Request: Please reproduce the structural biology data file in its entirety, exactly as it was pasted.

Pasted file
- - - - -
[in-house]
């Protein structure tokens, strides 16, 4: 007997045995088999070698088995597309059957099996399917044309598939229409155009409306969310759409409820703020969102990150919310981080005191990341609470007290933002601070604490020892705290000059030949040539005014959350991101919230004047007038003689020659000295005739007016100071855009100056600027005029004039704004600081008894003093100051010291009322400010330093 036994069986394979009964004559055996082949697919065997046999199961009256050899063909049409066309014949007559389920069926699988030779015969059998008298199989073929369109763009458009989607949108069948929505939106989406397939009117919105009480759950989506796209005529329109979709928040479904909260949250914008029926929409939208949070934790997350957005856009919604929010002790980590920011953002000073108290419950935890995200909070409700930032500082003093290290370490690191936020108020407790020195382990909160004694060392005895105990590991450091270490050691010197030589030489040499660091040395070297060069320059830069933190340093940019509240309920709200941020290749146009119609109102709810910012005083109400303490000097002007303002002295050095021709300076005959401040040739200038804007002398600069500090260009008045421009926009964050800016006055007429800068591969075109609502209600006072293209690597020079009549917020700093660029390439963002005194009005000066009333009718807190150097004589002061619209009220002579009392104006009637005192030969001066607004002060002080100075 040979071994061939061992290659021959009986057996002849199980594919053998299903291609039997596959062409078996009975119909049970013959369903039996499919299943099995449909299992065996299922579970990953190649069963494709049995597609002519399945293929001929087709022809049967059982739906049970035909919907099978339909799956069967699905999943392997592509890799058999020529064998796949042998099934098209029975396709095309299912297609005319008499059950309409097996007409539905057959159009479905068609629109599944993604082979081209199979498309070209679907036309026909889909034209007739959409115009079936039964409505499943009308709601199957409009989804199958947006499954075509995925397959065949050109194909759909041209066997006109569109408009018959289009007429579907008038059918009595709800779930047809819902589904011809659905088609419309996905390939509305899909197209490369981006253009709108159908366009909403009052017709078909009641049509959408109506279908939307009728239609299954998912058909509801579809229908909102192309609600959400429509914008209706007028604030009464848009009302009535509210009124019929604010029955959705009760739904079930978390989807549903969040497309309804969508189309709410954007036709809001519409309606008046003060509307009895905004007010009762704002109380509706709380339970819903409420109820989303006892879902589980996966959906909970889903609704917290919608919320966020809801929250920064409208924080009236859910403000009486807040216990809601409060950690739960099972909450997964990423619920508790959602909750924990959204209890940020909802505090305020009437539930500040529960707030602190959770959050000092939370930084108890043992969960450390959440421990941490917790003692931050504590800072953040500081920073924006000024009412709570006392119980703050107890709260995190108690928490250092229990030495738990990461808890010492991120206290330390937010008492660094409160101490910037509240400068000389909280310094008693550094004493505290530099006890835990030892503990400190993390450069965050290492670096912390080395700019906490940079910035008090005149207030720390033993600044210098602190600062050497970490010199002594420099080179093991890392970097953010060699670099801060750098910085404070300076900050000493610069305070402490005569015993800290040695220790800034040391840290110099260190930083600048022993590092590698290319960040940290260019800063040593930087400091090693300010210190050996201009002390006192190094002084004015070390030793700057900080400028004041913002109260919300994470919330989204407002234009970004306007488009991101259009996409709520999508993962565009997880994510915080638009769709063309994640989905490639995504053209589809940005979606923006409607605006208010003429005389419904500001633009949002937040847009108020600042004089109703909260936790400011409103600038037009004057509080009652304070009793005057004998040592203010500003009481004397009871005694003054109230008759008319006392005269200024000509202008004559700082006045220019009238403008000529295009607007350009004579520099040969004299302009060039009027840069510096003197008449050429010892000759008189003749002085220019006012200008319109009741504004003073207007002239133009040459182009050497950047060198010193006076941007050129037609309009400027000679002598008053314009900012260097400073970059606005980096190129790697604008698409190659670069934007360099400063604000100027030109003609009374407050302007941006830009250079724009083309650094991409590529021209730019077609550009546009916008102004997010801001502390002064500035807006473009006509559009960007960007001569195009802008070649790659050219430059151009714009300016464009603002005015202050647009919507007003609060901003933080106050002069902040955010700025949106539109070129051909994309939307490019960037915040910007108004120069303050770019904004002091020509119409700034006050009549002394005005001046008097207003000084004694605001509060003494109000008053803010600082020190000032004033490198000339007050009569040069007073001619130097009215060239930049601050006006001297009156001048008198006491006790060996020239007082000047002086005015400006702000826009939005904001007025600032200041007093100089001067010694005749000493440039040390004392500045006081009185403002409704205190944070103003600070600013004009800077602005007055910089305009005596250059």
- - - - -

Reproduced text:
[in-house]
């Protein structure tokens, strides 16, 4: 007997045995088999070698088995597309059957099996399917044309598939229409155009409306969310759409409820703020969102990150919310981080005191990341609470007290933002601070604490020892705290000059030949040539005014959350991101919230004047007038003689020659000295005739007016100071855009100056600027005029004039704004600081008894003093100051010291009322400010330093 036994069986394979009964004559055996082949697919065997046999199961009256050899063909049409066309014949007559389920069926699988030779015969059998008298199989073929369109763009458009989607949108069948929505939106989406397939009117919105009480759950989506796209005529329109979709928040479904909260949250914008029926929409939208949070934790997350957005856009919604929010002790980590920011953002000073108290419950935890995200909070409700930032500082003093290290370490690191936020108020407790020195382990909160004694060392005895105990590991450091270490050691010197030589030489040499660091040395070297060069320059830069933190340093940019509240309920709200941020290749146009119609109102709810910012005083109400303490000097002007303002002295050095021709300076005959401040040739200038804007002398600069500090260009008045421009926009964050800016006055007429800068591969075109609502209600006072293209690597020079009549917020700093660029390439963002005194009005000066009333009718807190150097004589002061619209009220002579009392104006009637005192030969001066607004002060002080100075 040979071994061939061992290659021959009986057996002849199980594919053998299903291609039997596959062409078996009975119909049970013959369903039996499919299943099995449909299992065996299922579970990953190649069963494709049995597609002519399945293929001929087709022809049967059982739906049970035909919907099978339909799956069967699905999943392997592509890799058999020529064998796949042998099934098209029975396709095309299912297609005319008499059950309409097996007409539905057959159009479905068609629109599944993604082979081209199979498309070209679907036309026909889909034209007739959409115009079936039964409505499943009308709601199957409009989804199958947006499954075509995925397959065949050109194909759909041209066997006109569109408009018959289009007429579907008038059918009595709800779930047809819902589904011809659905088609419309996905390939509305899909197209490369981006253009709108159908366009909403009052017709078909009641049509959408109506279908939307009728239609299954998912058909509801579809229908909102192309609600959400429509914008209706007028604030009464848009009302009535509210009124019929604010029955959705009760739904079930978390989807549903969040497309309804969508189309709410954007036709809001519409309606008046003060509307009895905004007010009762704002109380509706709380339970819903409420109820989303006892879902589980996966959906909970889903609704917290919608919320966020809801929250920064409208924080009236859910403000009486807040216990809601409060950690739960099972909450997964990423619920508790959602909750924990959204209890940020909802505090305020009437539930500040529960707030602190959770959050000092939370930084108890043992969960450390959440421990941490917790003692931050504590800072953040500081920073924006000024009412709570006392119980703050107890709260995190108690928490250092229990030495738990990461808890010492991120206290330390937010008492660094409160101490910037509240400068000389909280310094008693550094004493505290530099006890835990030892503990400190993390450069965050290492670096912390080395700019906490940079910035008090005149207030720390033993600044210098602190600062050497970490010199002594420099080179093991890392970097953010060699670099801060750098910085404070300076900050000493610069305070402490005569015993800290040695220790800034040391840290110099260190930083600048022993590092590698290319960040940290260019800063040593930087400091090693300010210190050996201009002390006192190094002084004015070390030793700057900080400028004041913002109260919300994470919330989204407002234009970004306007488009991101259009996409709520999508993962565009997880994510915080638009769709063309994640989905490639995504053209589809940005979606923006409607605006208010003429005389419904500001633009949002937040847009108020600042004089109703909260936790400011409103600038037009004057509080009652304070009793005057004998040592203010500003009481004397009871005694003054109230008759008319006392005269200024000509202008004559700082006045220019009238403008000529295009607007350009004579520099040969004299302009060039009027840069510096003197008449050429010892000759008189003749002085220019006012200008319109009741504004003073207007002239133009040459182009050497950047060198010193006076941007050129037609309009400027000679002598008053314009900012260097400073970059606005980096190129790697604008698409190659670069934007360099400063604000100027030109003609009374407050302007941006830009250079724009083309650094991409590529021209730019077609550009546009916008102004997010801001502390002064500035807006473009006509559009960007960007001569195009802008070649790659050219430059151009714009300016464009603002005015202050647009919507007003609060901003933080106050002069902040955010700025949106539109070129051909994309939307490019960037915040910007108004120069303050770019904004002091020509119409700034006050009549002394005005001046008097207003000084004694605001509060003494109000008053803010600082020190000032004033490198000339007050009569040069007073001619130097009215060239930049601050006006001297009156001048008198006491006790060996020239007082000047002086005015400006702000826009939005904001007025600032200041007093100089001067010694005749000493440039040390004392500045006081009185403002409704205190944070103003600070600013004009800077602005007055910089305009005596250059």